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Article of the Month for February 2003 Printer friendly version

Foreclosure Foibles

(Amateur Mistakes & Biases)

1. Will only bid on a senior trust deed position and pass up the foreclosure of any junior lien, regardless of how the deal actually "pencils" out.

2. Will not bid on any property that's encumbered with a junior IRS lien. That's if they have researched the deal enough to know about the IRS lien or heard about it from the talk of others.

3. Will not bid on any property that they wouldn't live in themselves, regardless of the deal's profit potential.

4. Will avoid using investor money—thus severely limiting their deals and profits by 50% to 75%.

5. Will not buy foreclosures in a Buyer's market.

6. Will bid up to 80%/85% of the Fair Market Value of a foreclosure property in a Seller's market.

7. Will buy without looking at the property, prior to the sale, when pressed for time.

8. Will not bid aggressively on properties that are located more than 20/30 miles away.

9. Will take all information at face value rather than independently verifying the property's description, address, title lien record, sale date/place, and looking at the "open", active docs.

10. Will tend to over rely on "secondary" information alone.

11. Will waste lots of time driving and looking at tons of foreclosures far too early rather than looking at them and their comparables a day or so before the sale.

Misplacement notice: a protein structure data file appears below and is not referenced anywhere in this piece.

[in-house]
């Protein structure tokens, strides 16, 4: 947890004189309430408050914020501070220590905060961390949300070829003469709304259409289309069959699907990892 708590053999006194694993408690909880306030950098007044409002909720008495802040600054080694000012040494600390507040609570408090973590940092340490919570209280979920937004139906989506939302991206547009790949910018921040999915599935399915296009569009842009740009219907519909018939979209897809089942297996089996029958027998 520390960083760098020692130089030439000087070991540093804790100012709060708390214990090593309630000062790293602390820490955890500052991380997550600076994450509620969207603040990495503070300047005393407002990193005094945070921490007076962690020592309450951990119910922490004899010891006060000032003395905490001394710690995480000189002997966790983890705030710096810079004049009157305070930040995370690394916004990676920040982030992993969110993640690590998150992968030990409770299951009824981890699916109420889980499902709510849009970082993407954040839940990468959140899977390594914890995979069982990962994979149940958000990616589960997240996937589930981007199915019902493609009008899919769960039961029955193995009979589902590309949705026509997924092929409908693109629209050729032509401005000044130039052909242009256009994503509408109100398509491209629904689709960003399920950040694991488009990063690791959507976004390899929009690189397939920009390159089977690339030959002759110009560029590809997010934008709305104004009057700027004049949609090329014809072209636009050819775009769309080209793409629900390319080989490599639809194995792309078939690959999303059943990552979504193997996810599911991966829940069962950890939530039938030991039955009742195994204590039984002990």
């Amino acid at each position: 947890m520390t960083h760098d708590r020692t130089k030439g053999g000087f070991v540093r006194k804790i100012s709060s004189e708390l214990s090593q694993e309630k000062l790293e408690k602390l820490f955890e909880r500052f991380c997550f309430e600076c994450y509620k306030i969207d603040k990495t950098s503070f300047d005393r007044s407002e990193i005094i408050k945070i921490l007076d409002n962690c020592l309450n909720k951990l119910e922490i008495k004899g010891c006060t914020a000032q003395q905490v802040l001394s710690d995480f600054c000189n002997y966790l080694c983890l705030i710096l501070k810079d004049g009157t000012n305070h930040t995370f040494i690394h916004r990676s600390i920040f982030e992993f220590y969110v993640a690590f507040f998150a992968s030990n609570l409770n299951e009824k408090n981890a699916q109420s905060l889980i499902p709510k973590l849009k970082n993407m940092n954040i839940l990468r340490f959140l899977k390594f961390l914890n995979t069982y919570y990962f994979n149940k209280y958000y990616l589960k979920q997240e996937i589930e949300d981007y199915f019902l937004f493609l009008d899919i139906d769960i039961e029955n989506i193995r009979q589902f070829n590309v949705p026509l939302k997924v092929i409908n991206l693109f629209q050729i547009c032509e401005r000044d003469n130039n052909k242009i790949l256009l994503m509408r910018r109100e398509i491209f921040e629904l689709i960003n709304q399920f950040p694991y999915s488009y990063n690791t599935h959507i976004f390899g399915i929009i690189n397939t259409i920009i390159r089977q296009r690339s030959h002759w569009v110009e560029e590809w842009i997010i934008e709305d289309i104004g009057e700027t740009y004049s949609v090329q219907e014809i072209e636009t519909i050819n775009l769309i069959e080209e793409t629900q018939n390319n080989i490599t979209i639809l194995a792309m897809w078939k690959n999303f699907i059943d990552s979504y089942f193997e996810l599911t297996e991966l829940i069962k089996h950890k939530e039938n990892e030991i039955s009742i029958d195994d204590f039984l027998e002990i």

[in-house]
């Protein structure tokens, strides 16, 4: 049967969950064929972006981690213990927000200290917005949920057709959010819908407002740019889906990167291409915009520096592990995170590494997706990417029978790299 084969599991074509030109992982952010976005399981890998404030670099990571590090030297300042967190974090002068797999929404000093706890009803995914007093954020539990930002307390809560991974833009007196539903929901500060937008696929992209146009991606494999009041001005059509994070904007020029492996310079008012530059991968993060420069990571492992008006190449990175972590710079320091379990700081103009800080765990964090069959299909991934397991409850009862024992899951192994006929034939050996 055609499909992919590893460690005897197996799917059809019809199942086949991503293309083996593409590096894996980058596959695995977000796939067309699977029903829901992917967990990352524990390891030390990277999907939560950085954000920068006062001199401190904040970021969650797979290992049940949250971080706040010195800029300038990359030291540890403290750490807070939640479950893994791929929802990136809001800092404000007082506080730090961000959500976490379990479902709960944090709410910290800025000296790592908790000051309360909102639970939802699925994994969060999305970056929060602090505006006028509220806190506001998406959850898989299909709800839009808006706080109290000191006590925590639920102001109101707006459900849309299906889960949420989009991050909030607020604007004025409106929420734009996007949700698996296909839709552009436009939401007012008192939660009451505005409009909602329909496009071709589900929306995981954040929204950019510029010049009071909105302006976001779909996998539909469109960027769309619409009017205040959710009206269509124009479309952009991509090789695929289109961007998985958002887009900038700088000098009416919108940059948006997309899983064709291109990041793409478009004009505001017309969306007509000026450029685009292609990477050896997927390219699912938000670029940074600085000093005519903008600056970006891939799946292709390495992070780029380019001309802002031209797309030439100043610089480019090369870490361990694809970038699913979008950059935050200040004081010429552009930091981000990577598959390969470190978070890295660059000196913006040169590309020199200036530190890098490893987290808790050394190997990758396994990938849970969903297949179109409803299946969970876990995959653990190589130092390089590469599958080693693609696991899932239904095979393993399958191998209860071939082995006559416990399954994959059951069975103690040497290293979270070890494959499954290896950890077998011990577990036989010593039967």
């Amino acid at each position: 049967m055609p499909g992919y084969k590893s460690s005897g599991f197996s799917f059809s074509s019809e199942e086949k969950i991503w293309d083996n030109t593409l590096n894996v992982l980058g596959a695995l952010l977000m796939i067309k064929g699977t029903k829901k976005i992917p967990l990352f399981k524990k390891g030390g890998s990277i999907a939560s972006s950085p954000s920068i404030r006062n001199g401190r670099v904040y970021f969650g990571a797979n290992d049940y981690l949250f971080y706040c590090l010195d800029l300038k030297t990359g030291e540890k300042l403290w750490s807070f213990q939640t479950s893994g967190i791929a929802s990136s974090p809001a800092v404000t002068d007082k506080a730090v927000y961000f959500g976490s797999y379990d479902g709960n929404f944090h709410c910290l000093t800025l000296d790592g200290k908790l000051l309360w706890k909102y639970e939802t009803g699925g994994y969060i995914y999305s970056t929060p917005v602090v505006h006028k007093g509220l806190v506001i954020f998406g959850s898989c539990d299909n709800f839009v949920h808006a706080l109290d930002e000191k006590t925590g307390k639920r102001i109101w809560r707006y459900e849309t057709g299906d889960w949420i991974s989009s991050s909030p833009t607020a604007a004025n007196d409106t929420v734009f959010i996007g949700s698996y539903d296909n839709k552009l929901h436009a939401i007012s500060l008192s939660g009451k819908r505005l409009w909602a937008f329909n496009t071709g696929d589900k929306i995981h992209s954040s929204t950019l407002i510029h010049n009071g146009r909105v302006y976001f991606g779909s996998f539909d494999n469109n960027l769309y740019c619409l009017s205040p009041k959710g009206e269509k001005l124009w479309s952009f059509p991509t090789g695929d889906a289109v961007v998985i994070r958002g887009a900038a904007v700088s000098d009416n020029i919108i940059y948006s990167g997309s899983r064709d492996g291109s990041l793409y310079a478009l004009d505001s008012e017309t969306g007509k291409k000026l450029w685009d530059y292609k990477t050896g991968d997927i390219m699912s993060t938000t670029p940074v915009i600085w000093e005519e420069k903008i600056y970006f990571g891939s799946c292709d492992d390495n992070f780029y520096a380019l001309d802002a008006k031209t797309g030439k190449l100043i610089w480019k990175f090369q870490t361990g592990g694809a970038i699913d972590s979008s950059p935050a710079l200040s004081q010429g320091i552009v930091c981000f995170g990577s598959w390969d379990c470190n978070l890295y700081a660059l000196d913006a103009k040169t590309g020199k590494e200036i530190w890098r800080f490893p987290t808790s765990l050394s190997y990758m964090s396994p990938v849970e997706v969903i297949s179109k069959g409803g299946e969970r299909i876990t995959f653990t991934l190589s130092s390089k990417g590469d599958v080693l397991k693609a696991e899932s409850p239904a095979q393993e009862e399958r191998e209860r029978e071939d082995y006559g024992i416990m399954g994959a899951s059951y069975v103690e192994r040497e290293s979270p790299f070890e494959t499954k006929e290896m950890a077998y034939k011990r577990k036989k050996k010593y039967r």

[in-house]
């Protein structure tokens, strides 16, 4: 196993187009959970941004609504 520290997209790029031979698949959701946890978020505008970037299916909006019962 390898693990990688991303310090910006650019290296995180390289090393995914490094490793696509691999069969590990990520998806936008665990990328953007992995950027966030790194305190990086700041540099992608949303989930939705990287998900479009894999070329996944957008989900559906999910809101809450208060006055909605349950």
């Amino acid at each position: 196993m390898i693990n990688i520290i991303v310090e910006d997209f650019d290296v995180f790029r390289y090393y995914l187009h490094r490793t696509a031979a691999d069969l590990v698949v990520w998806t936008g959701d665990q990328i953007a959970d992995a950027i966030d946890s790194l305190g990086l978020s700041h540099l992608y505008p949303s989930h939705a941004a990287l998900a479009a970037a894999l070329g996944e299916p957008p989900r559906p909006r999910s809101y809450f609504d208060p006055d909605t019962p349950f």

12. Will not think to look at the sold "comps" that form the basis of a foreclosure property's current, fixed-up, market value in order to vouchsafe the comps applicability.

13. Will not spend any time researching property records at the county recorder's office nor look at the owner's filings at bankruptcy court, thus limiting their reach to just the simple deals.

14. Will not understand the blessing of postponements and consequently will fail to keep track of great deals that are temporarily sidelined by a bankruptcy, forbearance agreement, TRO, etc.

15. Will bid from emotion rather than from an objective, pre-planned computation.

16. Will be easily rattled at the trustee's sale by rumors, gossip, and incredibly, by the absence of other bidders.

17. Will assume that a title company's "property profile" is an accurate, dependable record of title despite warnings to the contrary that are emblazoned on its front page.

18. Will take title directly in their name, rather than availing themselves of the protection, privacy and deal-making flexibility of a title holding trust.

19. Will assume that the fastest, cheapest way to get an ex-owner out is to pay them to move.

20. Will sacrifice their on-going foreclosure research to personally do a lot of the rehab work on properties they have already bought, rather than jobbing it out to subcontractors.

21. Will not fix a property up enough to justify getting top dollar for it upon resale—thus needlessly foregoing an extra dollop of profit on each deal they do.

22. Will assume that the way to sell a house quickly is to simply lower its sales price rather than employing more glitter, using value range marketing and arranging for a standby lender.

23. Will stop doing their on-going foreclosure research when they're temporarily out of money.

Information provided by this website is for informational purposes only and is not a substitute for professional advice. Please consult your investment advisor and/or attorney before entering into any transaction. Read our privacy policy.

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